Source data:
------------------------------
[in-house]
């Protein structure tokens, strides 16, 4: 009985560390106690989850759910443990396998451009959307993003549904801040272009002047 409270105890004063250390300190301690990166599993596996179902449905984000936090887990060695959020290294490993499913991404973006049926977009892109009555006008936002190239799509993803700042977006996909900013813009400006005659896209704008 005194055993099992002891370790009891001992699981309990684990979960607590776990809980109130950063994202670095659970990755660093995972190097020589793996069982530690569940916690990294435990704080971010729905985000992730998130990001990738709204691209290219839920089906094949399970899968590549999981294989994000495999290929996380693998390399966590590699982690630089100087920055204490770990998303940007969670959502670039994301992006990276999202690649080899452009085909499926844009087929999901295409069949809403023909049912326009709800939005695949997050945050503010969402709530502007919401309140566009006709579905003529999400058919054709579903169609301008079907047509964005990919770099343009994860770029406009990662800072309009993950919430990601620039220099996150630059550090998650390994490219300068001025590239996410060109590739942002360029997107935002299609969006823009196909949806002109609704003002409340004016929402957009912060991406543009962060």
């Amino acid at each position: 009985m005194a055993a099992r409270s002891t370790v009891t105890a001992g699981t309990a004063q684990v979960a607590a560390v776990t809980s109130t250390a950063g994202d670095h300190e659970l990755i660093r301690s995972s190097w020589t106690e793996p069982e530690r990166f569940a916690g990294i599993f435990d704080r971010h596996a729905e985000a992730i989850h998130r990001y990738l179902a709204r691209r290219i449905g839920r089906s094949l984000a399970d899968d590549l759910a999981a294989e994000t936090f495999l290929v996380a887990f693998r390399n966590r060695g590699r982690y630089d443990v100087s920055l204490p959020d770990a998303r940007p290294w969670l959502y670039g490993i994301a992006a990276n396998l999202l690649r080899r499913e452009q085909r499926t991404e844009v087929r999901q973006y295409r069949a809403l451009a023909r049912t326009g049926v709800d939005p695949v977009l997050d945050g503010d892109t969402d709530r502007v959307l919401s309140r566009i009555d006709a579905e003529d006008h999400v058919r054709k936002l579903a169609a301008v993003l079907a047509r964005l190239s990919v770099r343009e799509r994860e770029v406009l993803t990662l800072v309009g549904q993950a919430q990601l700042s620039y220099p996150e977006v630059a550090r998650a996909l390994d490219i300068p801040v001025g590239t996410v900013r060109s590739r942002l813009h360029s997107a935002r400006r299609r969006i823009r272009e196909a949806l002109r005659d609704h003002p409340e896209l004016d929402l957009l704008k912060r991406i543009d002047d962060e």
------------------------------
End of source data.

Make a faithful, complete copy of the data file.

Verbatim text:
[in-house]
């Protein structure tokens, strides 16, 4: 009985560390106690989850759910443990396998451009959307993003549904801040272009002047 409270105890004063250390300190301690990166599993596996179902449905984000936090887990060695959020290294490993499913991404973006049926977009892109009555006008936002190239799509993803700042977006996909900013813009400006005659896209704008 005194055993099992002891370790009891001992699981309990684990979960607590776990809980109130950063994202670095659970990755660093995972190097020589793996069982530690569940916690990294435990704080971010729905985000992730998130990001990738709204691209290219839920089906094949399970899968590549999981294989994000495999290929996380693998390399966590590699982690630089100087920055204490770990998303940007969670959502670039994301992006990276999202690649080899452009085909499926844009087929999901295409069949809403023909049912326009709800939005695949997050945050503010969402709530502007919401309140566009006709579905003529999400058919054709579903169609301008079907047509964005990919770099343009994860770029406009990662800072309009993950919430990601620039220099996150630059550090998650390994490219300068001025590239996410060109590739942002360029997107935002299609969006823009196909949806002109609704003002409340004016929402957009912060991406543009962060």
């Amino acid at each position: 009985m005194a055993a099992r409270s002891t370790v009891t105890a001992g699981t309990a004063q684990v979960a607590a560390v776990t809980s109130t250390a950063g994202d670095h300190e659970l990755i660093r301690s995972s190097w020589t106690e793996p069982e530690r990166f569940a916690g990294i599993f435990d704080r971010h596996a729905e985000a992730i989850h998130r990001y990738l179902a709204r691209r290219i449905g839920r089906s094949l984000a399970d899968d590549l759910a999981a294989e994000t936090f495999l290929v996380a887990f693998r390399n966590r060695g590699r982690y630089d443990v100087s920055l204490p959020d770990a998303r940007p290294w969670l959502y670039g490993i994301a992006a990276n396998l999202l690649r080899r499913e452009q085909r499926t991404e844009v087929r999901q973006y295409r069949a809403l451009a023909r049912t326009g049926v709800d939005p695949v977009l997050d945050g503010d892109t969402d709530r502007v959307l919401s309140r566009i009555d006709a579905e003529d006008h999400v058919r054709k936002l579903a169609a301008v993003l079907a047509r964005l190239s990919v770099r343009e799509r994860e770029v406009l993803t990662l800072v309009g549904q993950a919430q990601l700042s620039y220099p996150e977006v630059a550090r998650a996909l390994d490219i300068p801040v001025g590239t996410v900013r060109s590739r942002l813009h360029s997107a935002r400006r299609r969006i823009r272009e196909a949806l002109r005659d609704h003002p409340e896209l004016d929402l957009l704008k912060r991406i543009d002047d962060e």